Hi yes we do have assistants in nursing in australia; I do not know about all states, but in queensland they are primarly found in the aged care sector, espically nursing homes. You will find that on the floor of a nursing home you will find 1 RN with maybe 5 AINS (day shift) 3-4 (afternoon shifts) and 1-2 (nights). They bath, dress, shave, and feed the resident's. Ain's also toliet the residents, make beds, do ROM exercises. Depending on there qualifications and whether they work in Community, low care, dementia, hostel or highcare, some ains may be able to give out medications, do basic ob's, and basic wound dressing. Ain's report to either EN's, RN's or care managers. Some AIN's are training to become EN's or RN's, whilst for other's it is all they do.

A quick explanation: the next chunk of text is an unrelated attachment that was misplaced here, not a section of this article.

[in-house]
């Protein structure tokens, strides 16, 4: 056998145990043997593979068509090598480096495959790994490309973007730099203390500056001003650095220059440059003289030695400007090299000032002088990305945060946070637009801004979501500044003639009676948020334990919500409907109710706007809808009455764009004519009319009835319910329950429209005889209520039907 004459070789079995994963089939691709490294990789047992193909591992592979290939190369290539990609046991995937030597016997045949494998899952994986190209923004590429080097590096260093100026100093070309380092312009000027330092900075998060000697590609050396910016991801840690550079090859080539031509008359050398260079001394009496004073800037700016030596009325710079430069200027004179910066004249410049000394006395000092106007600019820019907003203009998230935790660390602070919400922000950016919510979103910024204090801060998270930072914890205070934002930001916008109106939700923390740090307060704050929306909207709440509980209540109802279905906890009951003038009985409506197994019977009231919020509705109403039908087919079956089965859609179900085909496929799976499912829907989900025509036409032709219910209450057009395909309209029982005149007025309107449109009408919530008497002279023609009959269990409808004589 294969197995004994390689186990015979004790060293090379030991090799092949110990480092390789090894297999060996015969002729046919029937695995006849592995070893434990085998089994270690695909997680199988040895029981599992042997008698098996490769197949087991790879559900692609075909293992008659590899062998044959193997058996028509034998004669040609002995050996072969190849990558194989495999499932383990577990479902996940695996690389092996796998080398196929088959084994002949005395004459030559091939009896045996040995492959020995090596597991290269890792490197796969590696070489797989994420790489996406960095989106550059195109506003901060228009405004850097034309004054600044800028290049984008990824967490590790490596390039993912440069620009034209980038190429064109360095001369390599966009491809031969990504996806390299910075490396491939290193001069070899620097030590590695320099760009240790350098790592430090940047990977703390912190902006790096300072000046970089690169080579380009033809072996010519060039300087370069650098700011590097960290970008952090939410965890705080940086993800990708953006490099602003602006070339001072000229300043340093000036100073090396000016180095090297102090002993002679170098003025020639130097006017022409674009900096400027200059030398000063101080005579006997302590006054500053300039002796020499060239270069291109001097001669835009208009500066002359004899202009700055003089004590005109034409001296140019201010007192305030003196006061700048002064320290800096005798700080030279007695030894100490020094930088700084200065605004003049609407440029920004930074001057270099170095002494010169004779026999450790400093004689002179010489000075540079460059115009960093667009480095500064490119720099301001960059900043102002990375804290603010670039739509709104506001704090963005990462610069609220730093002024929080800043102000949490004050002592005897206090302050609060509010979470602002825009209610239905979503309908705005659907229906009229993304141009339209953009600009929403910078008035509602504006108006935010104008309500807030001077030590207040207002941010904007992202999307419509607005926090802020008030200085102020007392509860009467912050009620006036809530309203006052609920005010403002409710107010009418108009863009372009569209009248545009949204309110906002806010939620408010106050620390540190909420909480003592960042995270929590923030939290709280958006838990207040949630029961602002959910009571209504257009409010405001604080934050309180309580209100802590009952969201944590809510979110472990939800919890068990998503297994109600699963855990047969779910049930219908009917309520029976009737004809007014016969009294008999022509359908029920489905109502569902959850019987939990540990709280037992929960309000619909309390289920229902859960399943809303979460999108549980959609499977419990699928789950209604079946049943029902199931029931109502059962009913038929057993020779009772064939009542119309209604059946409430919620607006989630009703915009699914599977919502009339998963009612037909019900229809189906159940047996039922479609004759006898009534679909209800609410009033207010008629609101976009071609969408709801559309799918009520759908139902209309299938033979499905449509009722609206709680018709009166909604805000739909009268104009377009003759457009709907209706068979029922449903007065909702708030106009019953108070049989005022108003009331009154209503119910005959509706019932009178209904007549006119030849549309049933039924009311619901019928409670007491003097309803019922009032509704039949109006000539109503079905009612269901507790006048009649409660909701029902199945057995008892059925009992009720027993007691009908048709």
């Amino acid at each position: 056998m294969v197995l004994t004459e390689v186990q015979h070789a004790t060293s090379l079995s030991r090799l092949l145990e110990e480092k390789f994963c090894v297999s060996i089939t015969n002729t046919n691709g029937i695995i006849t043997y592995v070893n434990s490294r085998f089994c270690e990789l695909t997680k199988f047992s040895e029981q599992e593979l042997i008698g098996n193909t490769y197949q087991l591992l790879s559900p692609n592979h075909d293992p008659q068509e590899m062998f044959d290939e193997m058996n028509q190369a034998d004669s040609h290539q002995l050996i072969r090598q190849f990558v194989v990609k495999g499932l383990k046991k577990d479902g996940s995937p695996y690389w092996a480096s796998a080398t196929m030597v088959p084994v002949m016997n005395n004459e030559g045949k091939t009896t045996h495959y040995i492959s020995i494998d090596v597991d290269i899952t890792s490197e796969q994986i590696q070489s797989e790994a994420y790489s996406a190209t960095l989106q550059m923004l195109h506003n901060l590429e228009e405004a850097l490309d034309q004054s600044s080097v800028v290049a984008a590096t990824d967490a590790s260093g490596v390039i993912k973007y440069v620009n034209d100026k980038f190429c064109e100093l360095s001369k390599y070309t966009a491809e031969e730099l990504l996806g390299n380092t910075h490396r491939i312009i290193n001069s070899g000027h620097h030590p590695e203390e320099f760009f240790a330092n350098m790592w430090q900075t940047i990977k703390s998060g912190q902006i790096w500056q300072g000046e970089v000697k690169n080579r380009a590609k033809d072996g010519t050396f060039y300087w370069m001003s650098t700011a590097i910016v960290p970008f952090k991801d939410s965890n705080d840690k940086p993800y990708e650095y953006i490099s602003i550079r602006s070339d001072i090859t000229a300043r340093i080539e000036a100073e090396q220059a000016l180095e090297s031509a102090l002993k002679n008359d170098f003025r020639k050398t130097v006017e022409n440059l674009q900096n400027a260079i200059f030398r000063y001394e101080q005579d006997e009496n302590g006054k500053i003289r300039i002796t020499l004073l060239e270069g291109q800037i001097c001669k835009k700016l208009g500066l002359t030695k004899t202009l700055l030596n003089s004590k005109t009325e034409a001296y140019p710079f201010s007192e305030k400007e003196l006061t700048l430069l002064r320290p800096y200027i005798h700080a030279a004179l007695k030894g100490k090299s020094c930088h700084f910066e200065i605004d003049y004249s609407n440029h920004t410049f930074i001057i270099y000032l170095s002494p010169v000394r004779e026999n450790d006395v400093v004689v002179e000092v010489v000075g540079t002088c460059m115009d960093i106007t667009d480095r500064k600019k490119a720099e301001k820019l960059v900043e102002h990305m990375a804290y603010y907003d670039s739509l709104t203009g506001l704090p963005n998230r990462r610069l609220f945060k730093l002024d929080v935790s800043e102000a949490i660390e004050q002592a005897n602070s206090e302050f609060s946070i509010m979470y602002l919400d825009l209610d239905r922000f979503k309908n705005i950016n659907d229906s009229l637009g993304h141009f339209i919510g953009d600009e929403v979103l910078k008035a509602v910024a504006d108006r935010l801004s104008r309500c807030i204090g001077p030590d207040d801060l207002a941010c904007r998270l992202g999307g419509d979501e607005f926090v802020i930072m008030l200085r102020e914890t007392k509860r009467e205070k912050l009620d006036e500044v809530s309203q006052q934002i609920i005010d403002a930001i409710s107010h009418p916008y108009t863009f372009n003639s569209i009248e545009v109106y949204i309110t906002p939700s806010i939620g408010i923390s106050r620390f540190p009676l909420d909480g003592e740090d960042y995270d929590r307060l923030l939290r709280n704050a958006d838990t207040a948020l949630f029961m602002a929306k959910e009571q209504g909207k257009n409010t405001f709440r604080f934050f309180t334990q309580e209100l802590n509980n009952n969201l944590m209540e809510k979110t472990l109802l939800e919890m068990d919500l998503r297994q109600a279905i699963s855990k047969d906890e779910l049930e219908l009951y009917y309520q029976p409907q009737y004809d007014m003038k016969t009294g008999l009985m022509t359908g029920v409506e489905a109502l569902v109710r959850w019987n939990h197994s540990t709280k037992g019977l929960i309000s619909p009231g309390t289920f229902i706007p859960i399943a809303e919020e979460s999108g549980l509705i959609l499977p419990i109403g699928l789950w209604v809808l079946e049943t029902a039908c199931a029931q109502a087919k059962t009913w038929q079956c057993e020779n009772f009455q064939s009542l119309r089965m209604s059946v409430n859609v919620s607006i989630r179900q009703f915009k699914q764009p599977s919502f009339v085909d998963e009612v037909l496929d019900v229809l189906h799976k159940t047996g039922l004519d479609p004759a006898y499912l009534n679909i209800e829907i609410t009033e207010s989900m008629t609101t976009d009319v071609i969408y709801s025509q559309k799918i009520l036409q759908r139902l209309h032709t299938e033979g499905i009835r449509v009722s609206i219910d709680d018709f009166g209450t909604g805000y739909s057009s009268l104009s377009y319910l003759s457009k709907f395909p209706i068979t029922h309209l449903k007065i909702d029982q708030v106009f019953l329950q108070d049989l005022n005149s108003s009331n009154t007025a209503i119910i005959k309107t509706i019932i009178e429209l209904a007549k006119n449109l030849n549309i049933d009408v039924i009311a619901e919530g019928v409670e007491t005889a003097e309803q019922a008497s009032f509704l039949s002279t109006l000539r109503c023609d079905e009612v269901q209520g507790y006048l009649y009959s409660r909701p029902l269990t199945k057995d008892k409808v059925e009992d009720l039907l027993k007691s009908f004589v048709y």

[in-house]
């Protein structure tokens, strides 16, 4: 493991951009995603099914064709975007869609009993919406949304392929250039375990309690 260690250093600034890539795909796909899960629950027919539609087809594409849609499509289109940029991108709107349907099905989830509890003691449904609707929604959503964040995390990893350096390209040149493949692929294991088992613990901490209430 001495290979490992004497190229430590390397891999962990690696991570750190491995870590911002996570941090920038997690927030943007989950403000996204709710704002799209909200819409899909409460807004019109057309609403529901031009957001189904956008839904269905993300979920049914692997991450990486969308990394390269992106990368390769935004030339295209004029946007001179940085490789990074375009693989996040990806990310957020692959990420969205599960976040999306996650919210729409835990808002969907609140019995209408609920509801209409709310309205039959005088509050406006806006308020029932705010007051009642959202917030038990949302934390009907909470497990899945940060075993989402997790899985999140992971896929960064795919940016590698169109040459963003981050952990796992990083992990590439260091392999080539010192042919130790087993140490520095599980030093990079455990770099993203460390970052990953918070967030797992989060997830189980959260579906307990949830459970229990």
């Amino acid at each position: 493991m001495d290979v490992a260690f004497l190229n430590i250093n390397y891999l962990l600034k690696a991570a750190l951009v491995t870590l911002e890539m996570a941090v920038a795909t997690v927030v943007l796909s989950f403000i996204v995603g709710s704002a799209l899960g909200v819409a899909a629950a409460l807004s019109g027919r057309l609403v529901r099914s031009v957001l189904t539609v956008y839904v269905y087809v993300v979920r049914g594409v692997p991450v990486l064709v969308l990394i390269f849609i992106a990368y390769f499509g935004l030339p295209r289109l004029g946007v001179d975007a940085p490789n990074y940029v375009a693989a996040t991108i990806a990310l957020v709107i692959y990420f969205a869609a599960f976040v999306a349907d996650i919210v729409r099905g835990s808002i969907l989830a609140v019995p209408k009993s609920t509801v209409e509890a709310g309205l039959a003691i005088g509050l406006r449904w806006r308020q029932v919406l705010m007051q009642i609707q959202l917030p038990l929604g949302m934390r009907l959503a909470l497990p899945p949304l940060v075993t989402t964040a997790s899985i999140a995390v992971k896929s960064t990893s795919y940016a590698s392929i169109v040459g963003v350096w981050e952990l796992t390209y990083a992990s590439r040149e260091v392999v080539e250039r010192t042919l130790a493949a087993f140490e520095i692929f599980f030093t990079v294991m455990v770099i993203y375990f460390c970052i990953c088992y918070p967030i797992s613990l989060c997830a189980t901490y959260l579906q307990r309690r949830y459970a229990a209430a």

Once again I do not know about other states, but in QLD we have some AIN's in our Acute hospitals. They do mainly showering, feeding and making of bed's, or escorting patient's to xray's or other area's of the hospital. It is hard to get an ain job in the acute sector.
In australia we also have what are known as Enrolled Nurses (QLD) or Registered Nurses' Division 2 (vic). Enrolled Nurses study for 18months and graduate with a diploma of nursing. EN's work under the direct supervision of an RN. They do all basics like bathing, ob's, feeding, and admitting patients. EN's are also able to do dressings, wound care, medications, injections, veinapuncture, basically most of what an RN does. However, they are not allowed to make decisions by themselves, they must refer to their superviing RN. They have their own patient load. They can work in many area's such as mental health, acute care, aged care and pead's to name a few. They do documenation and assist with care plans. However the majority of paper work is for the RN's. Some EN's stay as EN's, while many go on to do their bachelor of Nursing and become RN's. EN's are given credits, with recognised prior learning and start their bachelor in the 2nd year of the degree.
hope that helps.